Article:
In an ideal world with stateless web applications this is fairly easy to do if you have a load balancer appliance, web servers in each cloud, and a shared database that is replicated between clouds.  The challenge today is that not all vCloud Express providers have exposed the load balancer function of vShield Edge, or have a vApp deployed at the external network level that performs the functions of load balancing.  Even in the case of WordPress that does not help because the local files still need to be replicated for both servers to be in sync with each other.  Since this was needed either way I decided to go the poor man’s route and use DNS to help with failover.  The only downside is not all ISP’s honor the TTL on DNS which means some folks did have trouble getting to my site in the first test.  Below is the Virtacore portal view, but you need to look close to see which Virtual Machines are in what Datacenter.  The locations for these were picked when I created them.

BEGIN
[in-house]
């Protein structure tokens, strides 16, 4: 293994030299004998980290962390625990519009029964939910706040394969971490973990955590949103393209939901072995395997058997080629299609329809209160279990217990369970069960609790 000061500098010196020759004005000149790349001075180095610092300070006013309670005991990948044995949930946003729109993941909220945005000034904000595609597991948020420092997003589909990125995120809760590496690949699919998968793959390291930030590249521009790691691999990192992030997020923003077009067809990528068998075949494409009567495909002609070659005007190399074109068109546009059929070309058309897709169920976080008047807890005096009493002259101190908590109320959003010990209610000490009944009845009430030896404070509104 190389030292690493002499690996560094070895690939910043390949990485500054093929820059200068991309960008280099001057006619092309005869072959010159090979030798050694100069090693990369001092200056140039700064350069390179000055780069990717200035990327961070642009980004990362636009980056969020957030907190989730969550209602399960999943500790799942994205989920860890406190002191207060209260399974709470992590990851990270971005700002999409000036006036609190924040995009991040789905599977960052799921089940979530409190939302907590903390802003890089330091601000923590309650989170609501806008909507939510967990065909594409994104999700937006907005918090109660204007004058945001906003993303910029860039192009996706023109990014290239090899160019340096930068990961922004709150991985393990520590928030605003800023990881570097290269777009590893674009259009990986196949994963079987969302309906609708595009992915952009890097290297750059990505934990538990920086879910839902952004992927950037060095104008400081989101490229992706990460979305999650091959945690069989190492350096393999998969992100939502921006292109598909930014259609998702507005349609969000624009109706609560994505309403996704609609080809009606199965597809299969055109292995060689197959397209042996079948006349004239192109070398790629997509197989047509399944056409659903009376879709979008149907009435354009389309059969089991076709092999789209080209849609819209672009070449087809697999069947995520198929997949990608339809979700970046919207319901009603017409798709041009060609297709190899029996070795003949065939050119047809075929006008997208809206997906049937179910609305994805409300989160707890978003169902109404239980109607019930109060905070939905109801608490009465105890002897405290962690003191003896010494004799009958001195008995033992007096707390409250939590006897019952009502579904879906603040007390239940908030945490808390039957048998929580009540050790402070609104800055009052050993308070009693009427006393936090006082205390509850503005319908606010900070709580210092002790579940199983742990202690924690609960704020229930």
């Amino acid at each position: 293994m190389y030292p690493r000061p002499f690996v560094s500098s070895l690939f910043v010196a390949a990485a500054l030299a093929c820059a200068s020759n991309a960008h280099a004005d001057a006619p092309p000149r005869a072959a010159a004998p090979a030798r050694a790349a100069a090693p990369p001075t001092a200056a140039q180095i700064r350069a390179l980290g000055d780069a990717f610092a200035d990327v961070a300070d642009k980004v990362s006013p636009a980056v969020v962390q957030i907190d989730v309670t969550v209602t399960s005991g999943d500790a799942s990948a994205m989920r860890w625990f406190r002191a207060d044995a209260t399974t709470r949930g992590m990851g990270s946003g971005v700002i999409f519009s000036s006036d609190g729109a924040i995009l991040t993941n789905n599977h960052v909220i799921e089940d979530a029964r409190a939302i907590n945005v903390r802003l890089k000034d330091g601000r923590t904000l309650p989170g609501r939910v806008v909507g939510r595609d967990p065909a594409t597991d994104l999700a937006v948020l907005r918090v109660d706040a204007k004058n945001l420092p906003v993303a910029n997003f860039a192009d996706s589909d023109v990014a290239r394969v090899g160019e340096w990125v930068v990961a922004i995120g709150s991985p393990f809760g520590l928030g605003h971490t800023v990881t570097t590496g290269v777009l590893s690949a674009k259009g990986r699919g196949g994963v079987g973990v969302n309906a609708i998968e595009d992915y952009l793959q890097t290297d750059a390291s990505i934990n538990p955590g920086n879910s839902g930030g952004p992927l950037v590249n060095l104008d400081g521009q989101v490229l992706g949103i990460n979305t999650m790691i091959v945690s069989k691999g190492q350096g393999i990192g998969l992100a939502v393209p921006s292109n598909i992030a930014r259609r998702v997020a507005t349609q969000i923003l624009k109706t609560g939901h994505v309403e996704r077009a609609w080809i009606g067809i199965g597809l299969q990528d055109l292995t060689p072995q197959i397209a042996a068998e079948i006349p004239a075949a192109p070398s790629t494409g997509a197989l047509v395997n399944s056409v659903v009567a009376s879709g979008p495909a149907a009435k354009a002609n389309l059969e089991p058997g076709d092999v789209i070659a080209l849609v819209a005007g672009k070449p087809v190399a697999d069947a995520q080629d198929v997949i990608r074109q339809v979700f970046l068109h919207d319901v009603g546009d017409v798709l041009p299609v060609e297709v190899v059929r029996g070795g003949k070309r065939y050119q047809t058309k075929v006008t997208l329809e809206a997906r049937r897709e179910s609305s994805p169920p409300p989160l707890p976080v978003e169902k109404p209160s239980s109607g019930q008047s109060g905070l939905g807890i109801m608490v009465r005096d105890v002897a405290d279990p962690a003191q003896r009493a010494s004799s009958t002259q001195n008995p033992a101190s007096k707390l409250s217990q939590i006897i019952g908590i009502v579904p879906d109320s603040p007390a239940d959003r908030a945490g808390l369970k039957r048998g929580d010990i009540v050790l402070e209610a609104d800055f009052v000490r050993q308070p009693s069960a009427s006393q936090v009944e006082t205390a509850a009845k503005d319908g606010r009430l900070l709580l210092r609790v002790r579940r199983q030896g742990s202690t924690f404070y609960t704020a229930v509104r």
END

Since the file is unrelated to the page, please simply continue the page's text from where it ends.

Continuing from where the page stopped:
Network DNS Setup

What I decided to do was nest the DNS for the two clouds so that I only needed to make some minimal changes to get things up and running quickly.  Below is examples of the records I created to facilitate the failover.  In my case I also have a WordPress Multi-Site install with Domain Mapping which makes things a lot easier since all my sites are on one server.

@ – A Record to Virtacore LA External Address
iad.PrimaryDomain.com –  A Record to Virtacore LA External Address
lax.PrimaryDomain.com –  A Record to Virtacore LA External Address
www.PrimaryDomain.com – CNAME to iad.PrimaryDomain.com

For each domain mapping to a WordPress site I also did the same thing, but on less records and all the TTL’s are set to thirty minutes for those ISP’s that do honor the time to live.

@ – A Record to Virtacore LA External Address
www.MappedDomain1.com – CNAME to iad.PrimaryDomain.com

This means that in the event I need to switch over for something I only need to update the CNAME record for the primary domain.  This will in turn update the mapped domains down the chain.  I would need to update the various @ records if I want the non “www” to function but that could come later depending on the amount of time I needed to be running on the other site.

Application Setup